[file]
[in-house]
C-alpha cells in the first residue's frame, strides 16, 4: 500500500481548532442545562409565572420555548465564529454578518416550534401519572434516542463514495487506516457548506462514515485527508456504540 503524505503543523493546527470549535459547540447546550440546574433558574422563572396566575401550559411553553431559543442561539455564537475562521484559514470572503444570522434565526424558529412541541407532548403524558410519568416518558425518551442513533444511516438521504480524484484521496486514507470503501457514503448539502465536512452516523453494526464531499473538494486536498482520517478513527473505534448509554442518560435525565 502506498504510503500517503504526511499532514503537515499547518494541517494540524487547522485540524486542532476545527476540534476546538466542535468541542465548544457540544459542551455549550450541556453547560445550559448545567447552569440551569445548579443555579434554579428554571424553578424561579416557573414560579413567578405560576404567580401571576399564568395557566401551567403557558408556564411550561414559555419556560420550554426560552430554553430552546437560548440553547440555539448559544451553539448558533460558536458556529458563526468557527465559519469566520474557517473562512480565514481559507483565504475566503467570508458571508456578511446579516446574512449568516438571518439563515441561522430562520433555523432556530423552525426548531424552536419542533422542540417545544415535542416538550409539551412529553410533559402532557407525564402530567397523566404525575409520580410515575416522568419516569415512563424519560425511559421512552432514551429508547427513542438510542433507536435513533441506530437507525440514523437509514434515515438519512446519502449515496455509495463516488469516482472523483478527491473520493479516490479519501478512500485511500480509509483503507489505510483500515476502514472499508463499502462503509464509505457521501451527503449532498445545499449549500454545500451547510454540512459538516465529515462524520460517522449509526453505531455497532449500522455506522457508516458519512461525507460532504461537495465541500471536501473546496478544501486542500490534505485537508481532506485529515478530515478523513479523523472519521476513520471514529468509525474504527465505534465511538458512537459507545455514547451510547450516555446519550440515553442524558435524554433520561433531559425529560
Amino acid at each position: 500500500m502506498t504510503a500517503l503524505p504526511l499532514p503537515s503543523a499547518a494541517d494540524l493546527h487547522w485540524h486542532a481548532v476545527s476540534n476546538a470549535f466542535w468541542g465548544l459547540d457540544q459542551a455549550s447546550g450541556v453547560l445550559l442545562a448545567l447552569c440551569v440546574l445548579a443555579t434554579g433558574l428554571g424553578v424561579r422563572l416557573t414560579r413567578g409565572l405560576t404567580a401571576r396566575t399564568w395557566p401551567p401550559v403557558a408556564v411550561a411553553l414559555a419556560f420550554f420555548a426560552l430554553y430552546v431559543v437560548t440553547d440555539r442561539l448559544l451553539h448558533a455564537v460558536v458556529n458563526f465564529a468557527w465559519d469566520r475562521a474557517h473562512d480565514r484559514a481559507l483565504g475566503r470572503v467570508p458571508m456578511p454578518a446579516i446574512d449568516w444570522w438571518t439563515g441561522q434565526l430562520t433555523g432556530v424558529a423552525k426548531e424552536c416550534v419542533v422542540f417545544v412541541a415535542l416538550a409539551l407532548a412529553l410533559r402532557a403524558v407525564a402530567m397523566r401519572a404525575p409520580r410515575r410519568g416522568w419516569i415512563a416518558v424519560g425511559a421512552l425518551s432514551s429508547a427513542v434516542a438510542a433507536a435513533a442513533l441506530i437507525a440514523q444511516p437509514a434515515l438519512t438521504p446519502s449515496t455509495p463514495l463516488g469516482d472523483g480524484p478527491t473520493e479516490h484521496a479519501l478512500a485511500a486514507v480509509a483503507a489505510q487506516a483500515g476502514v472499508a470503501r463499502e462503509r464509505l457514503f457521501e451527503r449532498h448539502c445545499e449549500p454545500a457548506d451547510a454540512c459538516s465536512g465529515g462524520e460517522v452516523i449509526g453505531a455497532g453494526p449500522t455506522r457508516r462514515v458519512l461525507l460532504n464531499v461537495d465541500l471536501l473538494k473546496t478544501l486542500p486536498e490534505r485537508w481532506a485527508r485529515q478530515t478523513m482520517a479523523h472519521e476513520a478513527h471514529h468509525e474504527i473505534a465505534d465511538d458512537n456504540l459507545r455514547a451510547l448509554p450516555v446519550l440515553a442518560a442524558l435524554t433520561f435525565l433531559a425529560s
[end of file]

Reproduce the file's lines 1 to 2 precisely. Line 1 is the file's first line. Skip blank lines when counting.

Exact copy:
[in-house]
C-alpha cells in the first residue's frame, strides 16, 4: 500500500481548532442545562409565572420555548465564529454578518416550534401519572434516542463514495487506516457548506462514515485527508456504540 503524505503543523493546527470549535459547540447546550440546574433558574422563572396566575401550559411553553431559543442561539455564537475562521484559514470572503444570522434565526424558529412541541407532548403524558410519568416518558425518551442513533444511516438521504480524484484521496486514507470503501457514503448539502465536512452516523453494526464531499473538494486536498482520517478513527473505534448509554442518560435525565 502506498504510503500517503504526511499532514503537515499547518494541517494540524487547522485540524486542532476545527476540534476546538466542535468541542465548544457540544459542551455549550450541556453547560445550559448545567447552569440551569445548579443555579434554579428554571424553578424561579416557573414560579413567578405560576404567580401571576399564568395557566401551567403557558408556564411550561414559555419556560420550554426560552430554553430552546437560548440553547440555539448559544451553539448558533460558536458556529458563526468557527465559519469566520474557517473562512480565514481559507483565504475566503467570508458571508456578511446579516446574512449568516438571518439563515441561522430562520433555523432556530423552525426548531424552536419542533422542540417545544415535542416538550409539551412529553410533559402532557407525564402530567397523566404525575409520580410515575416522568419516569415512563424519560425511559421512552432514551429508547427513542438510542433507536435513533441506530437507525440514523437509514434515515438519512446519502449515496455509495463516488469516482472523483478527491473520493479516490479519501478512500485511500480509509483503507489505510483500515476502514472499508463499502462503509464509505457521501451527503449532498445545499449549500454545500451547510454540512459538516465529515462524520460517522449509526453505531455497532449500522455506522457508516458519512461525507460532504461537495465541500471536501473546496478544501486542500490534505485537508481532506485529515478530515478523513479523523472519521476513520471514529468509525474504527465505534465511538458512537459507545455514547451510547450516555446519550440515553442524558435524554433520561433531559425529560